Whenever a Cars.com editor reviews a new car he or she gets feedback from the rest of the staff on how they as a group thought the car performed. By teaming these insights with the reviewer's own experience with the car we get our official review.
That doesn't mean we necessarily agree on everything. Some of the feedback can be quite interesting, like what we witnessed recently with the 2013 Porsche Boxster.
In my review, I thought the car looked great. Style is a pretty subjective topic, but everyone else seemed to agree with me. "I had car guys asking me if it was a special-edition Spyder," said editor Joe Bruzek, who, like every other editor, loved the combination of the Guards Red paint job with black wheels and black canvas top.
And people kept gawking. "Some guy in a new S-Class got really excited about it when driving home on the Kennedy last week," said editor Mike Hanley. Executive Editor Joe Wiesenfelder called it the "best-looking Boxster yet. It got lots of attention."
The improved interior was a highlight in my review, and once again the editors all agreed ... for the most part. "The interior is almost 911-nice, except for the steering wheel that feels and looks cheap," Bruzek said.
Hanley thought it was a step up in luxury but prefaced the nod with, "It's something I think had to be done considering the price Porsche is asking for its cars." Our test car had an as-tested price of nearly $75,000.
The test car had the base engine with a manual transmission, and that's where we saw the most, how should we say, diversity of opinion.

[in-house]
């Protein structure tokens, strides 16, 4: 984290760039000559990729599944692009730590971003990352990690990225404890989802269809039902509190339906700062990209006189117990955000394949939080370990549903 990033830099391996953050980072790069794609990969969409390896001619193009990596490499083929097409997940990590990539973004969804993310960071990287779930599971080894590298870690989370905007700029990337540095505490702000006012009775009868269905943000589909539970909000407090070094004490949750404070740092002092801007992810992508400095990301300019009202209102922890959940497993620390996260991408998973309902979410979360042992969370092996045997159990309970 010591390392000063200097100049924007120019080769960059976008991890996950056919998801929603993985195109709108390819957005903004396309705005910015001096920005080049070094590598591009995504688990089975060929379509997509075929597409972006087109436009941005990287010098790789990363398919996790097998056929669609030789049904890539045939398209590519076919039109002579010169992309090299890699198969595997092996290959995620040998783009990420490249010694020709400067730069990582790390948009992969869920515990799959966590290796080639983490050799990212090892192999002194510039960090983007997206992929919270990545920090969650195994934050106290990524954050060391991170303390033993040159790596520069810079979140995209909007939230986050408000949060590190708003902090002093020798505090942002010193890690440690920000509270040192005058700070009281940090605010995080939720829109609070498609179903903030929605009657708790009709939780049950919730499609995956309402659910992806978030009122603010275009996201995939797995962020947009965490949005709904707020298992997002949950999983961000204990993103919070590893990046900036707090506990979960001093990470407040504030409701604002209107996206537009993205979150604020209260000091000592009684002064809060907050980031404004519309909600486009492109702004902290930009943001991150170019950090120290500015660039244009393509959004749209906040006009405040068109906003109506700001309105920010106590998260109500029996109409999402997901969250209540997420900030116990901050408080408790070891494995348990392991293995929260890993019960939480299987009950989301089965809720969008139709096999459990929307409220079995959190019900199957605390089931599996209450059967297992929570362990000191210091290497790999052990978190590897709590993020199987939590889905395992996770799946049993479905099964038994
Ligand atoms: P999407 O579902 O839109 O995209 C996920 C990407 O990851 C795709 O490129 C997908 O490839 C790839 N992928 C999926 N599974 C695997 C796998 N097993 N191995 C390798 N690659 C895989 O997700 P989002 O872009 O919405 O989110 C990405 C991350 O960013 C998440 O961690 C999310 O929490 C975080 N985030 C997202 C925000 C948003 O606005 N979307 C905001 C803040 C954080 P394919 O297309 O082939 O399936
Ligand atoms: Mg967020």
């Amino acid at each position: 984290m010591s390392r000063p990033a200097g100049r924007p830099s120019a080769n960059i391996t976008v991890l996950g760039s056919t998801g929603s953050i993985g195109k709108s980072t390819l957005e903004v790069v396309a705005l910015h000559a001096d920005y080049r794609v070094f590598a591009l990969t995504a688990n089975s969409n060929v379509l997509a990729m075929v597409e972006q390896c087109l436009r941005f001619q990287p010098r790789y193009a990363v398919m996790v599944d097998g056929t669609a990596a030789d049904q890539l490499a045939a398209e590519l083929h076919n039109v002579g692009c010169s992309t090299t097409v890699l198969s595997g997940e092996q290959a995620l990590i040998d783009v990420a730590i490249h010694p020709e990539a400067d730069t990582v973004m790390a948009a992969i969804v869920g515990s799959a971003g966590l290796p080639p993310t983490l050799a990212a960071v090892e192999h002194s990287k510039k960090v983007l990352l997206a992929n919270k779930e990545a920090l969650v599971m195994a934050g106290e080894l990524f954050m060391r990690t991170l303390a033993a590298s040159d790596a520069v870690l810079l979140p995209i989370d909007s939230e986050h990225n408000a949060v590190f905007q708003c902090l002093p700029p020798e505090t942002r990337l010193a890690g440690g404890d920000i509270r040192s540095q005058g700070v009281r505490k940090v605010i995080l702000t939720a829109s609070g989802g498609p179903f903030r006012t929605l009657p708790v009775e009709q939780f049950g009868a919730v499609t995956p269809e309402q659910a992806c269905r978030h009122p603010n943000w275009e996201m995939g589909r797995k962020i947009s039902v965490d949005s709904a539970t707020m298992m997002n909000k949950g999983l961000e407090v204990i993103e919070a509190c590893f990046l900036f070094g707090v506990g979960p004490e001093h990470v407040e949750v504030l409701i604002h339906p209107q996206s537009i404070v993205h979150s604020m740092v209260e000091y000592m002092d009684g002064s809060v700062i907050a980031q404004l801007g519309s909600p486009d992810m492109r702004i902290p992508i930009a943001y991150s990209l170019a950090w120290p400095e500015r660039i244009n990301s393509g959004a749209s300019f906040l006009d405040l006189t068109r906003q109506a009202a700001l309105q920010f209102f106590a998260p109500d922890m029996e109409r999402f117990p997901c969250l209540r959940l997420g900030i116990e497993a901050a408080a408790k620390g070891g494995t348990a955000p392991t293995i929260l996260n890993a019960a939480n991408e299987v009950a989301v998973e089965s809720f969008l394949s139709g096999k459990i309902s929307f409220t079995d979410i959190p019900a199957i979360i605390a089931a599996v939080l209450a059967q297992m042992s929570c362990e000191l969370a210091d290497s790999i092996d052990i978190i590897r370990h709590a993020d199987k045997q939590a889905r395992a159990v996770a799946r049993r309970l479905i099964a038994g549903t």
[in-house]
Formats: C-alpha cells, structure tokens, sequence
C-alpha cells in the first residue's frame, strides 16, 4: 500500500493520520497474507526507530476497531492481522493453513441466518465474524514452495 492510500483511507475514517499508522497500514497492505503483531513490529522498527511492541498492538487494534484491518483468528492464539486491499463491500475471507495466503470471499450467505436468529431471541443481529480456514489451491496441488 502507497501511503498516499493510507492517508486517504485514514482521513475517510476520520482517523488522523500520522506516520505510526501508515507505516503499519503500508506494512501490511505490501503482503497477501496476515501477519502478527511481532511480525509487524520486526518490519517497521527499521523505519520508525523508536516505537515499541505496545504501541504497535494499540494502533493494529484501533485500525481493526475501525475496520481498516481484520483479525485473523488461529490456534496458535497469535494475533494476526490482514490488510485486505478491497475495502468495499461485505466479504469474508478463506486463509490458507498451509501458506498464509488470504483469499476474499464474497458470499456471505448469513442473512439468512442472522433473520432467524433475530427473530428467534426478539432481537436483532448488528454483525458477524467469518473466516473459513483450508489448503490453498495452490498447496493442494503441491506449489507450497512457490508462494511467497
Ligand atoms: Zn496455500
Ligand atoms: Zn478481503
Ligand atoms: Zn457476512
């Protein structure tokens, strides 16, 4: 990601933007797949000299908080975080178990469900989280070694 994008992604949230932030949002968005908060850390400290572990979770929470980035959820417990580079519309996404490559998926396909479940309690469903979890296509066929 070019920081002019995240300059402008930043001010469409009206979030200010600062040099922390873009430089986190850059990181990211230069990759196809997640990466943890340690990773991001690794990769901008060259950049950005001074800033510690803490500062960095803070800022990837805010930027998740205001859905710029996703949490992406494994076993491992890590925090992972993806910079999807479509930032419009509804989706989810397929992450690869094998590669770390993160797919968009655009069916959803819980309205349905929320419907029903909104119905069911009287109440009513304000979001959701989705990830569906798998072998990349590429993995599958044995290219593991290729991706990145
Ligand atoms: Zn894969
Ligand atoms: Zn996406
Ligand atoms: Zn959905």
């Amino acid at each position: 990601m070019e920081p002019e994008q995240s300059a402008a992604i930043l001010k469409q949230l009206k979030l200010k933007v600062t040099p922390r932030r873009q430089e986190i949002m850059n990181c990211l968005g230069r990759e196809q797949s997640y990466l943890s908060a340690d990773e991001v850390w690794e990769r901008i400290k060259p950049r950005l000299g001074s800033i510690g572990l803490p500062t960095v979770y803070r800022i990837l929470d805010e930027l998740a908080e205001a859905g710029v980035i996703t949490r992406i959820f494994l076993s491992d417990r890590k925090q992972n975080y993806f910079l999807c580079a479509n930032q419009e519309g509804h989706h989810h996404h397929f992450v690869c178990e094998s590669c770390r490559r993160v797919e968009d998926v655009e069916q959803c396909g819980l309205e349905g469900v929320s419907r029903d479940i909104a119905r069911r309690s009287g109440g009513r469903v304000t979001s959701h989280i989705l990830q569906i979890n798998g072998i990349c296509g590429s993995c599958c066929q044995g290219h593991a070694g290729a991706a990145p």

While Hanley and I thought the power was adequate for a roadster, Bruzek wasn't as impressed. "The power is very peakey and doesn't build until the tach swings past 5,500 rpm. I'd find a way to compromise on options and get the S with more power for a similar price, or just get a BMW Z4 with the awesome turbo six; I love that engine's pulling power at low rpm."
Wiesenfelder agreed. "I like the acceleration because there's decent torque at low revs, but I actually expected a more noticeable change over the previous gen. It's lighter and has more horsepower, but the torque peak has come down. You need to wind it out to really move, and that gets loud and conspicuous."
And while we all thought the power soft-top worked splendidly and quickly, Wiesenfelder and I disagreed on how quiet the car was with the top up. I found it remarkably quiet during my testing, but he found it "not bad, but not the quietest, either. Most ambient noise penetration is from the rear window area. Hard to tell exactly because there's plenty of engine noise coming through, too."
As noted in my review, most thought the visibility wasn't superb. Wiesenfelder agreed here. "Typically, roadsters have good visibility because the rear window is so close to the driver's head. Not so much with this one. Also, the roll bars behind the head restraints are quite high and obstructive, and the partition between them, though it's a screen, just isn't transparent enough," he said. "Naturally, the views are worse with the top up."
But despite these flaws, we all enjoyed the car immensely.
"Overall, the Boxster is still a fun, good-looking car, but the focus now seems a little more on luxury and comfort," Hanley said.
Wiesenfelder, who has owned his fair share of roadsters, agreed succinctly. "This roadster nut approves!" he said, with one little caveat: "Seriously, something has to be done about the cupholders. This is a redesign, for God's sake."